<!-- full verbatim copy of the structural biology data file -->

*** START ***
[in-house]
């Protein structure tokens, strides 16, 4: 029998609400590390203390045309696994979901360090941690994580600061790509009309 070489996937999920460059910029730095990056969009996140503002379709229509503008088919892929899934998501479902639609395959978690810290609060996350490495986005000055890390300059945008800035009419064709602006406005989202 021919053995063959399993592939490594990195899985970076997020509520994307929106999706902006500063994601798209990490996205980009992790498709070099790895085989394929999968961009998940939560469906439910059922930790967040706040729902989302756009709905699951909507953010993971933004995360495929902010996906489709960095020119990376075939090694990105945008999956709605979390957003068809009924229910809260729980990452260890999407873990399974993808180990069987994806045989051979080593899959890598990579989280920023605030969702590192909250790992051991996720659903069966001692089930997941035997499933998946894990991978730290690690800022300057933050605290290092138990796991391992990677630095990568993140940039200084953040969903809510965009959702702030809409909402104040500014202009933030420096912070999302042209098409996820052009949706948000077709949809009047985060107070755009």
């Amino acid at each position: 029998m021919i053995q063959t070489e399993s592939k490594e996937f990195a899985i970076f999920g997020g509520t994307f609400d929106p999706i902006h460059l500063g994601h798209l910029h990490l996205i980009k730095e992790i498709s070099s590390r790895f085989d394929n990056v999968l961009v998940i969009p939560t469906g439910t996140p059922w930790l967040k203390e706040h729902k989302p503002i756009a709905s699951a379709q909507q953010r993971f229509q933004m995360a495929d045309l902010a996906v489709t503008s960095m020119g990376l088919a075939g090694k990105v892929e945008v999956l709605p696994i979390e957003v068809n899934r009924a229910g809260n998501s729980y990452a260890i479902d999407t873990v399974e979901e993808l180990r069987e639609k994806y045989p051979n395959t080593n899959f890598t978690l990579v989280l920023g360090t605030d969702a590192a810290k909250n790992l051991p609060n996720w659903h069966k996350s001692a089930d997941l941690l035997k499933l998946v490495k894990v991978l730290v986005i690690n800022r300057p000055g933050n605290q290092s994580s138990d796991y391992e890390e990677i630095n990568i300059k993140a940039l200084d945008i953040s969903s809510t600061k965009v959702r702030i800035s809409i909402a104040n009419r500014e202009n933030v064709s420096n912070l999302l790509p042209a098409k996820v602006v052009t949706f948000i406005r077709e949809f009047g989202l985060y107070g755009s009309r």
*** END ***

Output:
[in-house]
């Protein structure tokens, strides 16, 4: 029998609400590390203390045309696994979901360090941690994580600061790509009309 070489996937999920460059910029730095990056969009996140503002379709229509503008088919892929899934998501479902639609395959978690810290609060996350490495986005000055890390300059945008800035009419064709602006406005989202 021919053995063959399993592939490594990195899985970076997020509520994307929106999706902006500063994601798209990490996205980009992790498709070099790895085989394929999968961009998940939560469906439910059922930790967040706040729902989302756009709905699951909507953010993971933004995360495929902010996906489709960095020119990376075939090694990105945008999956709605979390957003068809009924229910809260729980990452260890999407873990399974993808180990069987994806045989051979080593899959890598990579989280920023605030969702590192909250790992051991996720659903069966001692089930997941035997499933998946894990991978730290690690800022300057933050605290290092138990796991391992990677630095990568993140940039200084953040969903809510965009959702702030809409909402104040500014202009933030420096912070999302042209098409996820052009949706948000077709949809009047985060107070755009």
């Amino acid at each position: 029998m021919i053995q063959t070489e399993s592939k490594e996937f990195a899985i970076f999920g997020g509520t994307f609400d929106p999706i902006h460059l500063g994601h798209l910029h990490l996205i980009k730095e992790i498709s070099s590390r790895f085989d394929n990056v999968l961009v998940i969009p939560t469906g439910t996140p059922w930790l967040k203390e706040h729902k989302p503002i756009a709905s699951a379709q909507q953010r993971f229509q933004m995360a495929d045309l902010a996906v489709t503008s960095m020119g990376l088919a075939g090694k990105v892929e945008v999956l709605p696994i979390e957003v068809n899934r009924a229910g809260n998501s729980y990452a260890i479902d999407t873990v399974e979901e993808l180990r069987e639609k994806y045989p051979n395959t080593n899959f890598t978690l990579v989280l920023g360090t605030d969702a590192a810290k909250n790992l051991p609060n996720w659903h069966k996350s001692a089930d997941l941690l035997k499933l998946v490495k894990v991978l730290v986005i690690n800022r300057p000055g933050n605290q290092s994580s138990d796991y391992e890390e990677i630095n990568i300059k993140a940039l200084d945008i953040s969903s809510t600061k965009v959702r702030i800035s809409i909402a104040n009419r500014e202009n933030v064709s420096n912070l999302l790509p042209a098409k996820v602006v052009t949706f948000i406005r077709e949809f009047g989202l985060y107070g755009s009309r």